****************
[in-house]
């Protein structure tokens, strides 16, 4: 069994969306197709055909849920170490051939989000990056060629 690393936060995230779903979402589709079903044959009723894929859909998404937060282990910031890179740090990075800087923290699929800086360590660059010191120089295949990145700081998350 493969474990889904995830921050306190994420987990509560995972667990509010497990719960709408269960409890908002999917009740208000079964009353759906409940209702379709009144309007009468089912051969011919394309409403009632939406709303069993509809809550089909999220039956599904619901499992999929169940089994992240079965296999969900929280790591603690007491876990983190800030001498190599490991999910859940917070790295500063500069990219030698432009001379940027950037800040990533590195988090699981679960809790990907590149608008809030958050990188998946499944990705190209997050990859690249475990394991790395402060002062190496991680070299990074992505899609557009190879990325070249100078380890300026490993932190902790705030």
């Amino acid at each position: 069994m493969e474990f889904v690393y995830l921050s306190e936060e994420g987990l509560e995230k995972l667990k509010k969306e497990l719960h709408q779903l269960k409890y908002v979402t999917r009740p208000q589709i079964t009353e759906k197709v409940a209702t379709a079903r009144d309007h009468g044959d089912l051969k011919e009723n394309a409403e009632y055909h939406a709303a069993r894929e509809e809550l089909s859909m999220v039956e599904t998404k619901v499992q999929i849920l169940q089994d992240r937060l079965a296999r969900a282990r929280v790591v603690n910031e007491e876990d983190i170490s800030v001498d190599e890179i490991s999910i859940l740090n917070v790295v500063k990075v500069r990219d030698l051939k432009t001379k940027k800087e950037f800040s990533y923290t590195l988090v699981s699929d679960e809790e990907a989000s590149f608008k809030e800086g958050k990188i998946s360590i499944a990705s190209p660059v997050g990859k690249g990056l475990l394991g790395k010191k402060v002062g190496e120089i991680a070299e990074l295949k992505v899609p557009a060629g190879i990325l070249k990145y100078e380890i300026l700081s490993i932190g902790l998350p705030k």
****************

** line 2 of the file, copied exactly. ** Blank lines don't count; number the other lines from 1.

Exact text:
């Protein structure tokens, strides 16, 4: 069994969306197709055909849920170490051939989000990056060629 690393936060995230779903979402589709079903044959009723894929859909998404937060282990910031890179740090990075800087923290699929800086360590660059010191120089295949990145700081998350 493969474990889904995830921050306190994420987990509560995972667990509010497990719960709408269960409890908002999917009740208000079964009353759906409940209702379709009144309007009468089912051969011919394309409403009632939406709303069993509809809550089909999220039956599904619901499992999929169940089994992240079965296999969900929280790591603690007491876990983190800030001498190599490991999910859940917070790295500063500069990219030698432009001379940027950037800040990533590195988090699981679960809790990907590149608008809030958050990188998946499944990705190209997050990859690249475990394991790395402060002062190496991680070299990074992505899609557009190879990325070249100078380890300026490993932190902790705030």